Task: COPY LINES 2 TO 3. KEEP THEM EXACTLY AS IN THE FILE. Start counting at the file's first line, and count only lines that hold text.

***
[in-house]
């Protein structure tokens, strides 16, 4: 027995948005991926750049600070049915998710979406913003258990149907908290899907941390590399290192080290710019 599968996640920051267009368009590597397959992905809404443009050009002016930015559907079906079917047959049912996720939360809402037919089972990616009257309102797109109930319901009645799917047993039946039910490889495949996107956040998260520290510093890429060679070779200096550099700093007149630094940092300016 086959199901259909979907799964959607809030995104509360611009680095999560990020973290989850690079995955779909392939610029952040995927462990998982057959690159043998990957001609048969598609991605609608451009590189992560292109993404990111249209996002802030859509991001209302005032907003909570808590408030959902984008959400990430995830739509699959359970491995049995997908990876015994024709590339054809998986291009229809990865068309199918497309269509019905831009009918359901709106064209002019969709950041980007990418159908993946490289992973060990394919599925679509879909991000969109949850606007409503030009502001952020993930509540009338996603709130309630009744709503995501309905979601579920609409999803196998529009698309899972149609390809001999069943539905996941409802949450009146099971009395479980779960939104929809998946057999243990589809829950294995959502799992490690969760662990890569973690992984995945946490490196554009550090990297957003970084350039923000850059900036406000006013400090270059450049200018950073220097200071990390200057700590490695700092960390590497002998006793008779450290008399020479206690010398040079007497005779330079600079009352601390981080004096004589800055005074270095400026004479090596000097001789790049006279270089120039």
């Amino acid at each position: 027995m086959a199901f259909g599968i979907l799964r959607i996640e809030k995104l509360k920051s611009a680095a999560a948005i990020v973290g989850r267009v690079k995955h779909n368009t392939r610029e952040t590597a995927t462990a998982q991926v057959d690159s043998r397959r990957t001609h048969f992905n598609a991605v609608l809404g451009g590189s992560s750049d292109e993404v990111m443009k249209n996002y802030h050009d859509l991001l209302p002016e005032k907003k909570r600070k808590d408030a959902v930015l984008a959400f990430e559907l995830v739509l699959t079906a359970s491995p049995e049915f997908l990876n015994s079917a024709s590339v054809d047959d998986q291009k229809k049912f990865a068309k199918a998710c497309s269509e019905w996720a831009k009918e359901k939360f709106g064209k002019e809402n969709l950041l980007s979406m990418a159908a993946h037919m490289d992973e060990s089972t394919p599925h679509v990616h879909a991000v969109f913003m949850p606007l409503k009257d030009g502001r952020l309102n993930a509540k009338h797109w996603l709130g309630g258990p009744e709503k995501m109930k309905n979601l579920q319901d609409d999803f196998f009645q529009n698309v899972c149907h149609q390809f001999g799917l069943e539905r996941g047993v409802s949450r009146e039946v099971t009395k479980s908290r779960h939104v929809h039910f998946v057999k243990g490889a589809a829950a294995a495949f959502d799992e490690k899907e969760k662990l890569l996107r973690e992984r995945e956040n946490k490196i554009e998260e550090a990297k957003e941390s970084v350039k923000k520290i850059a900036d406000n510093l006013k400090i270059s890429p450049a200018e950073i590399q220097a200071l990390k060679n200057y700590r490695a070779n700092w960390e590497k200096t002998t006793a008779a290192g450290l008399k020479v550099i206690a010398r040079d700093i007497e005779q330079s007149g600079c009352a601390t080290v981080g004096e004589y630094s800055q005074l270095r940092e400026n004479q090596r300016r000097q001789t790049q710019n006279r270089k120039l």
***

């Protein structure tokens, strides 16, 4: 027995948005991926750049600070049915998710979406913003258990149907908290899907941390590399290192080290710019 599968996640920051267009368009590597397959992905809404443009050009002016930015559907079906079917047959049912996720939360809402037919089972990616009257309102797109109930319901009645799917047993039946039910490889495949996107956040998260520290510093890429060679070779200096550099700093007149630094940092300016 086959199901259909979907799964959607809030995104509360611009680095999560990020973290989850690079995955779909392939610029952040995927462990998982057959690159043998990957001609048969598609991605609608451009590189992560292109993404990111249209996002802030859509991001209302005032907003909570808590408030959902984008959400990430995830739509699959359970491995049995997908990876015994024709590339054809998986291009229809990865068309199918497309269509019905831009009918359901709106064209002019969709950041980007990418159908993946490289992973060990394919599925679509879909991000969109949850606007409503030009502001952020993930509540009338996603709130309630009744709503995501309905979601579920609409999803196998529009698309899972149609390809001999069943539905996941409802949450009146099971009395479980779960939104929809998946057999243990589809829950294995959502799992490690969760662990890569973690992984995945946490490196554009550090990297957003970084350039923000850059900036406000006013400090270059450049200018950073220097200071990390200057700590490695700092960390590497002998006793008779450290008399020479206690010398040079007497005779330079600079009352601390981080004096004589800055005074270095400026004479090596000097001789790049006279270089120039």
């Amino acid at each position: 027995m086959a199901f259909g599968i979907l799964r959607i996640e809030k995104l509360k920051s611009a680095a999560a948005i990020v973290g989850r267009v690079k995955h779909n368009t392939r610029e952040t590597a995927t462990a998982q991926v057959d690159s043998r397959r990957t001609h048969f992905n598609a991605v609608l809404g451009g590189s992560s750049d292109e993404v990111m443009k249209n996002y802030h050009d859509l991001l209302p002016e005032k907003k909570r600070k808590d408030a959902v930015l984008a959400f990430e559907l995830v739509l699959t079906a359970s491995p049995e049915f997908l990876n015994s079917a024709s590339v054809d047959d998986q291009k229809k049912f990865a068309k199918a998710c497309s269509e019905w996720a831009k009918e359901k939360f709106g064209k002019e809402n969709l950041l980007s979406m990418a159908a993946h037919m490289d992973e060990s089972t394919p599925h679509v990616h879909a991000v969109f913003m949850p606007l409503k009257d030009g502001r952020l309102n993930a509540k009338h797109w996603l709130g309630g258990p009744e709503k995501m109930k309905n979601l579920q319901d609409d999803f196998f009645q529009n698309v899972c149907h149609q390809f001999g799917l069943e539905r996941g047993v409802s949450r009146e039946v099971t009395k479980s908290r779960h939104v929809h039910f998946v057999k243990g490889a589809a829950a294995a495949f959502d799992e490690k899907e969760k662990l890569l996107r973690e992984r995945e956040n946490k490196i554009e998260e550090a990297k957003e941390s970084v350039k923000k520290i850059a900036d406000n510093l006013k400090i270059s890429p450049a200018e950073i590399q220097a200071l990390k060679n200057y700590r490695a070779n700092w960390e590497k200096t002998t006793a008779a290192g450290l008399k020479v550099i206690a010398r040079d700093i007497e005779q330079s007149g600079c009352a601390t080290v981080g004096e004589y630094s800055q005074l270095r940092e400026n004479q090596r300016r000097q001789t790049q710019n006279r270089k120039l």